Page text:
Here are two statements for you. This flow of refugees must mean that terrorists are flocking into Europe hidden among them. Therefore, we must pull in even more telecoms data in order to find the terrorists. They are linked by an extremely important and subtle assumption. What is it?
Well, both statements concern a process of some sort. The first implies a sort of production process for terrorism – terrorists are recruited, they prepare, they infiltrate into the target country, and then they explode. The second implies a similar linear production process for counter-terrorism. Potential threats are detected. This creates suspects. Suspects are investigated. Some sort of action is taken against them.
Here’s something I learned by being a strategy consultant and programming computers for fun, in the spirit of Everything I Know I Learned At A Very Expensive University, part 1 and 2.
If you’re trying to improve (or disrupt) a process, you need to understand which step in the process is the rate-limiting step. This is the slowest step that sets the maximum flow rate through the process (or in Toyota speak, the takt time). In biology or chemistry it might be the availability of, say, nitrates. Once the supply is being fully utilised, adding more of some other resource won’t increase the reaction rate or population any. In computer science the same idea is expressed by the notion of the von Neumann bottleneck – one of storage, memory, processing, or input/output is always a binding constraint. If your application is I/O bound, a faster chip or a more elegant implementation that reduces the computational work involved won’t help.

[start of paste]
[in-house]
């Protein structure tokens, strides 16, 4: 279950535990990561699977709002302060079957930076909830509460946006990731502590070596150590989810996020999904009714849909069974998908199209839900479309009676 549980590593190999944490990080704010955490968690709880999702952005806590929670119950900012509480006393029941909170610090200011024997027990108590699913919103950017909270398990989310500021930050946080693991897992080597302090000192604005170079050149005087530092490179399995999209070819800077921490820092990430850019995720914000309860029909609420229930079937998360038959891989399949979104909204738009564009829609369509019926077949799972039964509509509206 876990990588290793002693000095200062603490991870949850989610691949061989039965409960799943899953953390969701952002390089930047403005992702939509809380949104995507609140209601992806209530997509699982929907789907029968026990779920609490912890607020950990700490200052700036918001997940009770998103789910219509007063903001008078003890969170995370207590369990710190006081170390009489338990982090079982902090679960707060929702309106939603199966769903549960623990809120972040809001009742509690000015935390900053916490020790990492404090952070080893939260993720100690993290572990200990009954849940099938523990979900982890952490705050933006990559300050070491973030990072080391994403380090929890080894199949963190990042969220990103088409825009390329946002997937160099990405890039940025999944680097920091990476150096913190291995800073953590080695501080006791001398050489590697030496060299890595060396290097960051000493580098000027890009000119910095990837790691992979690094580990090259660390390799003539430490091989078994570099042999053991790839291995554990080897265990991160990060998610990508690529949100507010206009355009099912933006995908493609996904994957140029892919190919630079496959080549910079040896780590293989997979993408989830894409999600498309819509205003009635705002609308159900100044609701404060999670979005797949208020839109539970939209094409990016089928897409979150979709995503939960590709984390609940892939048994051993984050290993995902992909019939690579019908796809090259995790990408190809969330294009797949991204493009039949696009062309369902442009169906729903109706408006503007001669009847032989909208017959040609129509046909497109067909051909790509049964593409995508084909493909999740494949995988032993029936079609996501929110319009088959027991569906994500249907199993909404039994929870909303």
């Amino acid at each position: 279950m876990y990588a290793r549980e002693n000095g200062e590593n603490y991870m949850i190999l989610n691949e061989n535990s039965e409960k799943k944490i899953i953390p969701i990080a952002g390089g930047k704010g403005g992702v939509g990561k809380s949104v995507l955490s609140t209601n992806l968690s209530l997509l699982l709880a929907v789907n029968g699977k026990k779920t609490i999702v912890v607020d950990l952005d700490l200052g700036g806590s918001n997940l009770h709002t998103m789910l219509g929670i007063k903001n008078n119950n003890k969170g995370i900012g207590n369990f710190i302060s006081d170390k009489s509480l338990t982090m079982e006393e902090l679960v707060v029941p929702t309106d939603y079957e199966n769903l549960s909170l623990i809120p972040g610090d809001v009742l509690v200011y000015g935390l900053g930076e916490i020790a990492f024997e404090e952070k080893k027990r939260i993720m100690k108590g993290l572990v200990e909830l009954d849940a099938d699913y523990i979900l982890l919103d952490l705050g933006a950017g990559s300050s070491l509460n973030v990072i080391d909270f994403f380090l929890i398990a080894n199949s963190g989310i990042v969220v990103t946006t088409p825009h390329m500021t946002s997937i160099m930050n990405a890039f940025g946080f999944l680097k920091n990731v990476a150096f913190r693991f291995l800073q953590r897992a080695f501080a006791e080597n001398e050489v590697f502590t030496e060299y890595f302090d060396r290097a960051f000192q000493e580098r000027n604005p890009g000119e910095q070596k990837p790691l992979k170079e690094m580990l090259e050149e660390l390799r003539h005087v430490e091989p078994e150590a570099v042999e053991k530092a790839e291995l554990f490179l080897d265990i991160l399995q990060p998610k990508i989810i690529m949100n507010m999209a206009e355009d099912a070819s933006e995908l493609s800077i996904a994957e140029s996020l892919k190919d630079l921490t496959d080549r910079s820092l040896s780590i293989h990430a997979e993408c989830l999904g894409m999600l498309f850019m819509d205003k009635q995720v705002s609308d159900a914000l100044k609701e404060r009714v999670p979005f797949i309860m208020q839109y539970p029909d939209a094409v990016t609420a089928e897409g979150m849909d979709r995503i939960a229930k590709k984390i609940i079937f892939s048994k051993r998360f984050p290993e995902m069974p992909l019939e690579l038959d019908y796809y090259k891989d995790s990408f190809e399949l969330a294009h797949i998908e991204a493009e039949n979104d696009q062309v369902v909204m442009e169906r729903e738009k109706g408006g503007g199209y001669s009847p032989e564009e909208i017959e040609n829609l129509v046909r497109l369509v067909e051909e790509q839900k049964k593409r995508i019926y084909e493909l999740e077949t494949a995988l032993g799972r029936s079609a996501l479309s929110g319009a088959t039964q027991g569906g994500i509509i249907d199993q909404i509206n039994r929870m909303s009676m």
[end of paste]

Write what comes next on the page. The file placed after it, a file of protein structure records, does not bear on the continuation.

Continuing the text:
In the first example, it only makes sense to worry about the refugees if you believe that the supply of terrorists, and their capability to prepare attacks, is not restricted, and that therefore the limiting step is infiltration. If you think the supply of them is restricted – that is to say, the limiting step is recruitment or preparation – it doesn’t matter much.
Seeing as recruiting them involves persuading them to blow themselves up, you’ve got to think that might be the tricky bit.
In the second, it only makes sense to demand more data if you think the limiting step is getting names into your suspect index, rather than investigating them once suspected, or prosecuting, rehabilitating, or otherwise eliminating them once positively identified. If the investigations team is standing idle, for lack of leads, maybe that would indicate a need for more source data. But nobody believes that or even bothers to claim it. Instead we are frequently told that the spooks need more headcount.
If, however, the limiting step is going from vague suspicion to concrete accusation, or doing anything about the accused, more data will just increase the size of the queue behind it. And the two processes interact. If terrorists are rare, which they are, increasing the volume of data will both reduce the percentage of real leads among the suspects, and increase the queueing time before a given lead is either upgraded to a real case, or cleared. It seems to be almost traditional that explosions occur during this queueing interval.
The fact that Hasna Ait Boulahcen was on a list of selectors for the French intelligence services as a security threat and for the ordinary investigative police as a suspected drug dealer at the same time suggests generating names for the index isn’t the problem.
This is something nobody ever seems to discuss. One of the few people to raise it, while the French were passing their massively permissive surveillance law the other week, was the superb blogger Abou Djaffar (Jacques Raillane), also available on Twitter.